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Telling a Story Through
Highway and Planning Maps

The History of Southern California Freeway Development
(Part 1 — 1940s)

The freeway era in Southern California started with the construction of the Arroyo Seco Parkway in 1940. This route, which was part of US 66, is now the Pasadena Freeway, Route 110. Since the creation of the route, regional planners have been working towards the goal of a comprehensive regional freeway and expressway system.

Freeway planning for the region started with the report "Freeways for the Region" from the Regional Planning Commission. This presented the original plan for a regional system of freeways. According to the foreword of the report, the plan was developed "in fulfillment of an order of the Los Angeles County Board of Supervisors, given on July 13, 1936." It talks about five routes as the nucleus of the plan (the following is a quote from the report):

1943 Parkway Plan
(Fig 1-1. Central Section - Plan for Parkways. Click for full size image)
(Image source: Freeways for the Region)

The report identified the following additional projects:

[Thumbnail: 1947 Freeway Plan]
(Click on image for the full size map. Full-size image size: 174K.)
Figure 1-2. 1947 Master Plan of Metropolitan Los Angeles Freeway adopted by the Regional Planning Commission
[Thumbnail: 1949 ACSC Plan]
(Click on image for the full size map. Full-size image size: ~370K.)
Figure 1-3. 1949 Proposed Parkway Plan—Automobile Club of Southern California (ACSC)
[1946 Parkway Map]
(Click on image for the full size map. Full-size image size: ~880K.)
Figure 1-4. 1946 Proposed Parkway Plan—Los Angeles

Figure 1-1 shows the 1947 Master Plan as developed by the Regional Planning Commission. Others also were preparing plans at this time; Figure 1-3 shows the proposed Parkway System developed by the Auto Club of Southern California. There was also a complete 1946 Report: "Interregional, Regional, Metropolitan Parkways in the Los Angeles Metro Area" This plan (Figure 1-4) recognized the upcoming freeway system. The interstates were referred to as the "United States Interregional Highway System", and included five Southern California routes:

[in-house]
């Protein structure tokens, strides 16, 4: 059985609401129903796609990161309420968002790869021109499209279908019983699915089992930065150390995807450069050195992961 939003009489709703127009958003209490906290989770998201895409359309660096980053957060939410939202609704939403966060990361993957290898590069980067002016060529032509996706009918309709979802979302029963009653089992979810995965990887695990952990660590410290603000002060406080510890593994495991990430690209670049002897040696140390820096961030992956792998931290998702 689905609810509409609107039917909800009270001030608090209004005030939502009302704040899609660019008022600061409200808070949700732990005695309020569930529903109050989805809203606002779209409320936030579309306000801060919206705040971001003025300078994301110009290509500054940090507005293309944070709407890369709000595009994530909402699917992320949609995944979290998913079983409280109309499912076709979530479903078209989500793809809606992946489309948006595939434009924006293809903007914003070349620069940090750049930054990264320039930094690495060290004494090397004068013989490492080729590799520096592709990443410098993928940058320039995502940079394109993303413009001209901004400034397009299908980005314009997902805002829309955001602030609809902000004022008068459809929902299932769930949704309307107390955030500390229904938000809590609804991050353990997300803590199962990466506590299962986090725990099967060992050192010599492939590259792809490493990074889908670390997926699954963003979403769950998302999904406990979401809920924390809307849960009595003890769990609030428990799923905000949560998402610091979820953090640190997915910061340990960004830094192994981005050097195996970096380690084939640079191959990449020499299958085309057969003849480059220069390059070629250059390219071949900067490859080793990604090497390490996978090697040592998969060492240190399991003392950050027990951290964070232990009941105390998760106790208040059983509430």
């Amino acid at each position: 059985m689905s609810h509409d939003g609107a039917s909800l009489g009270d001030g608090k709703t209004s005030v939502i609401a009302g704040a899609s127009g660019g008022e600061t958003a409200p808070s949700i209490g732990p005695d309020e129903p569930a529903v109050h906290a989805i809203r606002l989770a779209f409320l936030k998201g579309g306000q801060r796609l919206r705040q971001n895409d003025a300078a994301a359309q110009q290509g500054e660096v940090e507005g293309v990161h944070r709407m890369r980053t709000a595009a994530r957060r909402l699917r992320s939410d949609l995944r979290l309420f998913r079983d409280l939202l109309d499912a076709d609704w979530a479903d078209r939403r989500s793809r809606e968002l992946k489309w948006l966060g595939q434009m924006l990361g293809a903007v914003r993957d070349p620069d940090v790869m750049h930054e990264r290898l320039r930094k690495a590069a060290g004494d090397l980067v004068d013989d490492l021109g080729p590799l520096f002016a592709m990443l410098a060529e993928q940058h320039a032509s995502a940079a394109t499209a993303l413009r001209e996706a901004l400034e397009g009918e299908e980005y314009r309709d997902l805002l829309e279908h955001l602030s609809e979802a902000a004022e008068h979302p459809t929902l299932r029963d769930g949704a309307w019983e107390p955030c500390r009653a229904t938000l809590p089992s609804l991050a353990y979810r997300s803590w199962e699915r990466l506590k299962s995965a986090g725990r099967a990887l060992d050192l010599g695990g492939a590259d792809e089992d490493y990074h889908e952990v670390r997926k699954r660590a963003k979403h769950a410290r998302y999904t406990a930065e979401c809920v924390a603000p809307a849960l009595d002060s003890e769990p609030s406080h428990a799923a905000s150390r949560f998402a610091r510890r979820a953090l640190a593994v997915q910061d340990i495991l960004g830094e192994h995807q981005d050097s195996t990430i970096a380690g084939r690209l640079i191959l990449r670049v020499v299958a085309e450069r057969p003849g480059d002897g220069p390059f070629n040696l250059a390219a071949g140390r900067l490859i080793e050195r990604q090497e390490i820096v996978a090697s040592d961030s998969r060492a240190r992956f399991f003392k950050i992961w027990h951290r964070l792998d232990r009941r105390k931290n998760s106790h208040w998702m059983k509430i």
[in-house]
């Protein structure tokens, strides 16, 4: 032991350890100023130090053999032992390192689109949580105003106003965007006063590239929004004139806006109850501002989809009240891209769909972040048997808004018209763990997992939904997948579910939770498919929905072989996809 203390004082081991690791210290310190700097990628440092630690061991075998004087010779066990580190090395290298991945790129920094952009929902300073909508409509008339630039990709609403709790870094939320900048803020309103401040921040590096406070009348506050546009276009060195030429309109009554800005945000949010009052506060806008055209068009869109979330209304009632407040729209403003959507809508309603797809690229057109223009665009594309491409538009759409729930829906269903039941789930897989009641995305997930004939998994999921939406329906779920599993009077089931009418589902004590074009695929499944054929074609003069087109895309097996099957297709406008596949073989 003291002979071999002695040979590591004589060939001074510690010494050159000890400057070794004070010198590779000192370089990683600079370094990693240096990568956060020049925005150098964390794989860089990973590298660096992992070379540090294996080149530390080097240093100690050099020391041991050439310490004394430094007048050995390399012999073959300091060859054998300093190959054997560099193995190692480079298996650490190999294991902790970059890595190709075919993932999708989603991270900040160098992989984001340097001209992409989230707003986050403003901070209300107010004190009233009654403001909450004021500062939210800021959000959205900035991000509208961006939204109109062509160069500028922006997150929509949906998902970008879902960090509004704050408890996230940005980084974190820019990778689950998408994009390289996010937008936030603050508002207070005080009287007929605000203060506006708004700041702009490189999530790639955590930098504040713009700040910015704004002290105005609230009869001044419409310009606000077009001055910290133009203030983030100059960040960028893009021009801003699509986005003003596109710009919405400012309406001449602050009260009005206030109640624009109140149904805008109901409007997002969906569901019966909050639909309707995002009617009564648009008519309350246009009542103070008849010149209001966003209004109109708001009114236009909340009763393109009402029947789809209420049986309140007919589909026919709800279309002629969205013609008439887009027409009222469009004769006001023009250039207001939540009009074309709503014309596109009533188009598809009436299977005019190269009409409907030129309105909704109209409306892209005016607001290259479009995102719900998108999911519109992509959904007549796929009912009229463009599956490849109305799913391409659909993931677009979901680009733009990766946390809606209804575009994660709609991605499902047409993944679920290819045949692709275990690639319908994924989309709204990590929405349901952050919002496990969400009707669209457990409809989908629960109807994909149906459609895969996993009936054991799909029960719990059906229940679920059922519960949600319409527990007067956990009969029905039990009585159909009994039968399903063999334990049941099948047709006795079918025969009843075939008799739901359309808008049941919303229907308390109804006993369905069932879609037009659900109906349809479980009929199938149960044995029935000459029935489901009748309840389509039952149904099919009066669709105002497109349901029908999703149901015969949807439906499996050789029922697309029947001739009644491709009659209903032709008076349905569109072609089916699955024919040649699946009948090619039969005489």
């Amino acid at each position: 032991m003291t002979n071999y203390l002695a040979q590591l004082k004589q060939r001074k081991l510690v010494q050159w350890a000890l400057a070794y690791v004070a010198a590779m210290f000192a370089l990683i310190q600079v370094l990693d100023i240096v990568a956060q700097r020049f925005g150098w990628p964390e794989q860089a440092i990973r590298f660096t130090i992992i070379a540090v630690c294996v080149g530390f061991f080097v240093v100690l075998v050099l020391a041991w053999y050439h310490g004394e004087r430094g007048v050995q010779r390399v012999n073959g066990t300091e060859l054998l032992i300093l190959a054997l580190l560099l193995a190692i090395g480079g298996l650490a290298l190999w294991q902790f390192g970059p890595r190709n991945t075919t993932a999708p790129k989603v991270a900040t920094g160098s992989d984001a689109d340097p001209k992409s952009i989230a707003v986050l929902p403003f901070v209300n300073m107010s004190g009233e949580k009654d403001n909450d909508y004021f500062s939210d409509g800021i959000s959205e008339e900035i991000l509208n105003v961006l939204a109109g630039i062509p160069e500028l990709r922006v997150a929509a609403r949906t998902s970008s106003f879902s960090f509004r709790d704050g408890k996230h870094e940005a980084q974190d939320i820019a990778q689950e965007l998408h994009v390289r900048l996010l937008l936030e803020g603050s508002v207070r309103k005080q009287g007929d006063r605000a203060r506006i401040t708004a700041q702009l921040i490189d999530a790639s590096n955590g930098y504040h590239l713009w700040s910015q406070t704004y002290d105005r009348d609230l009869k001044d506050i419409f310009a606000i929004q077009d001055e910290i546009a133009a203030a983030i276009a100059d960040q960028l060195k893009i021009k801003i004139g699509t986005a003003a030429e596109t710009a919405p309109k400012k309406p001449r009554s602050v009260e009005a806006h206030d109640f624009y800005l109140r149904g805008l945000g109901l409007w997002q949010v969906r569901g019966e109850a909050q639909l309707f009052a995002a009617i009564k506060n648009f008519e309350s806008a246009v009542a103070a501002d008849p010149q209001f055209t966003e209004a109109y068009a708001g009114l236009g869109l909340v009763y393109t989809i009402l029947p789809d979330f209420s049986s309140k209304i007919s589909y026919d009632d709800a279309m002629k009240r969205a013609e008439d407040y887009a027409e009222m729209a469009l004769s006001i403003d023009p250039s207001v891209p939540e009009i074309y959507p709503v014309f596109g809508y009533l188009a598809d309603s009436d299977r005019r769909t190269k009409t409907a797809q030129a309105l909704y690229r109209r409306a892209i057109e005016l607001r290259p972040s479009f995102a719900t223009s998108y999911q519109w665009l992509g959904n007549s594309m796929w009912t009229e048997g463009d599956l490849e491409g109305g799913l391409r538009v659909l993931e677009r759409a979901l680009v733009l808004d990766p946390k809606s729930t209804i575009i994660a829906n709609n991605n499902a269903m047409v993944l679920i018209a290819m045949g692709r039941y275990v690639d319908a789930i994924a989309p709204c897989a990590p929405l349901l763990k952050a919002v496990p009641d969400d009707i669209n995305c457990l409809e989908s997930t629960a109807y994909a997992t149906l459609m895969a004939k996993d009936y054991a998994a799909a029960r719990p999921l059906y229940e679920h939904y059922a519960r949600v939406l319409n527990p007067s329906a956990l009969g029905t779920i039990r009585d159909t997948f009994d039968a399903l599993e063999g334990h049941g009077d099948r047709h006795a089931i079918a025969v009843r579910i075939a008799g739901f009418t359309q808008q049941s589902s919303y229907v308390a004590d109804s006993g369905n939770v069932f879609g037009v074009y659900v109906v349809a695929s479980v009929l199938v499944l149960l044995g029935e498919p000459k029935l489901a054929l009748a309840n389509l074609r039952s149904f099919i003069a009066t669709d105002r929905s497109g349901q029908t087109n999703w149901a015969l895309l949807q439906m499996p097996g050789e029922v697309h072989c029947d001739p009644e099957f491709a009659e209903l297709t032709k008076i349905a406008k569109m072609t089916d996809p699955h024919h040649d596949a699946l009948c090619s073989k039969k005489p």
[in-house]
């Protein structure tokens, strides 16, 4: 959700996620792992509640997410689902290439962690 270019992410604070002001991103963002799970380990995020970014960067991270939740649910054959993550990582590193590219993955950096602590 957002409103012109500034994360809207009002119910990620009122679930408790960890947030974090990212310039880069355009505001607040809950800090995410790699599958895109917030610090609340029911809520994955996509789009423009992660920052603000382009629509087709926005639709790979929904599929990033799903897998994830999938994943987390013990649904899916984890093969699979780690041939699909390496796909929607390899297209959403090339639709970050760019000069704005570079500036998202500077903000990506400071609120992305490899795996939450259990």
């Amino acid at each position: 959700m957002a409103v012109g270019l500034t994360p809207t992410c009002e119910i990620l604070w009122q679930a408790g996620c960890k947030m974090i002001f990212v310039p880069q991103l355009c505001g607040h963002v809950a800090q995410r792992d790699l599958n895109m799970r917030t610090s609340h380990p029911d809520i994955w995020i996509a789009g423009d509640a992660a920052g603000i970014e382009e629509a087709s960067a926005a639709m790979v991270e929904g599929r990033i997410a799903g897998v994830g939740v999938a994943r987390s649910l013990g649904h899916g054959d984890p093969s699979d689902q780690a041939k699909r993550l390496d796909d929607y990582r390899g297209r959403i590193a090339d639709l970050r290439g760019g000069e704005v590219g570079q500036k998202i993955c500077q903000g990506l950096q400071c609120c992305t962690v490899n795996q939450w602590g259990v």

Route No. Description Length Estd. Cost
1 San Bernadino Parkway and portions of Riverside Parkway and Los Angeles River Freeway 26.1 mi $31,678,000
2 Ramona Parkway (excluding existing portions) 29.4 mi 27,800,000
3 Portions of Ventura (Riverside) Parkway and Hollywood Parkway (excluding existing portions of the latter) 39.0 mi 66,366,000
4 Santa Ana Parkway 12.8 mi 14,650,000
9 Portion of Santa Monica Parkway 11.0 mi 25,500,000
TOTALS......   118.3 mi  $165,994,000

The State Regional System was also acknowledged. It noted of the routes listed, 67 miles were included in the State Division of Highway's list of critical parkway projects needed in the immediate future:

Route No. Description Length Estd. Cost
5 Sepulveda Parkway 47.8 mi $53,453,000
6 Arroyo Seco-Harbor Parkway 19.0 mi 44,305,000
7 Portions of Inglewood Parkway 6.0 mi 16,508,000
8 Portions of Hollywood Parkway 6.3 mi 9,450,000
10 Portions of Slauson Parkway 9.5 mi 15,775,000
11 San Bernardino (Colorado) Freeway and portions of Riverside Parkway 41.9 mi 60,480,000
12 Portion of Temescal Parkway 4.0 mi 4,000,000
13 Foothill Freeway 28.5 mi 32,500,000
14 Concord Parkway and portions of Los Angeles River Freeway 26.5 mi 39,750,000
15 Portions of Olympic Parkway 3.6 mi 14,890,000
16 Portions of Pacific Coast Parkway 12.0 mi 19,200,000
Totals.....  205.1 mi  $310,303,000

The 1946 Plan proposed the following local routes:

[Table of Local Parkways]

As one can see, the plans were roughly similar, but had some distinct differences. Some of the routes on these plans correspond to existant highways today; some correspond to highways still on the books (as of 2000) but never constructed, and still others were only dreams of the planners. Even when planned, not all routes were in the state system. Here are some comments on how these plans compare to today's routes, as a baseline (alphabetical order):

Part 2 continues with how these routes morphed in the 1950s.

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